warn "not a natural number" unless /^\d+$/;         # rejects -3
warn "not an integer"       unless /^-?\d+$/;       # rejects +3
warn "not an integer"       unless /^[+-]?\d+$/;
warn "not a decimal number" unless /^-?\d+\.?\d*$/; # rejects .2
warn "not a decimal number" unless /^-?(?:\d+(?:\.\d*)?|\.\d+)$/;
warn "not a C float"
    unless /^([+-]?)(?=\d|\.\d)\d*(\.\d*)?([Ee]([+-]?\d+))?$/;

The length of an array is a scalar value. You may find the length of array @days by evaluating $#days, as in csh. However, this isn't the length of the array; it's the subscript of the last element, which is a different value since there is ordinarily a 0th element. Assigning to $#days actually changes the length of the array. Shortening an array this way destroys intervening values. Lengthening an array that was previously shortened does not recover values that were in those elements. (It used to do so in Perl 4, but we had to break this to make sure destructors were called when expected.)

You can also gain some minuscule measure of efficiency by pre-extending an array that is going to get big. You can also extend an array by assigning to an element that is off the end of the array. You can truncate an array down to nothing by assigning the null list () to it. The following are equivalent:

@whatever = ();
$#whatever = -1;

If you evaluate an array in scalar context, it returns the length of the array. (Note that this is not true of lists, which return the last value, like the C comma operator, nor of built-in functions, which return whatever they feel like returning.) The following is always true:

scalar(@whatever) == $#whatever - $[ + 1;

Version 5 of Perl changed the semantics of $[: files that don't set the value of $[ no longer need to worry about whether another file changed its value. (In other words, use of $[ is deprecated.) So in general you can assume that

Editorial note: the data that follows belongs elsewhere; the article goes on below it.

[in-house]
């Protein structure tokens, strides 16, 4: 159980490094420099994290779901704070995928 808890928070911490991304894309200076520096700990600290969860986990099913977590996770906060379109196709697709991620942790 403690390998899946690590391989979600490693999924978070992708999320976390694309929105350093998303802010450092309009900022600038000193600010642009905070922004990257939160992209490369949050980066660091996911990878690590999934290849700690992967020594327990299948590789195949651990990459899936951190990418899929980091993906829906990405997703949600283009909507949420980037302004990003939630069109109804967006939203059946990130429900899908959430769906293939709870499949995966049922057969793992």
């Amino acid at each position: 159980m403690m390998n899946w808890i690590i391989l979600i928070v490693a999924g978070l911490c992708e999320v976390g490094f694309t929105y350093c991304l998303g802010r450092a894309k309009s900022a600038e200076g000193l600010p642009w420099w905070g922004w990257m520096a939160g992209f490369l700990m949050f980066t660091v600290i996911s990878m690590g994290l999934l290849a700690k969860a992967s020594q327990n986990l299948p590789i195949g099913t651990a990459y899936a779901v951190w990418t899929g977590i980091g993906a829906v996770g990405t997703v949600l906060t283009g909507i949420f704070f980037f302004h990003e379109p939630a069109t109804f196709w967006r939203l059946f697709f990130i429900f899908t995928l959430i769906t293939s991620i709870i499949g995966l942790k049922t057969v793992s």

scalar(@whatever) == $#whatever + 1;

Some programmers choose to use an explicit conversion so as to leave nothing to doubt:

$element_count = scalar(@whatever);

If you evaluate a hash in scalar context, it returns false if the hash is empty. If there are any key/value pairs, it returns true; more precisely, the value returned is a string consisting of the number of used buckets and the number of allocated buckets, separated by a slash. This is pretty much useful only to find out whether Perl's internal hashing algorithm is performing poorly on your data set. For example, you stick 10,000 things in a hash, but evaluating %HASH in scalar context reveals "1/16", which means only one out of sixteen buckets has been touched, and presumably contains all 10,000 of your items. This isn't supposed to happen. If a tied hash is evaluated in scalar context, a fatal error will result, since this bucket usage information is currently not available for tied hashes.

You can preallocate space for a hash by assigning to the keys() function. This rounds up the allocated buckets to the next power of two:

keys(%users) = 1000;                # allocate 1024 buckets
ISBN 9781906966027Perl Language Reference ManualSee the print edition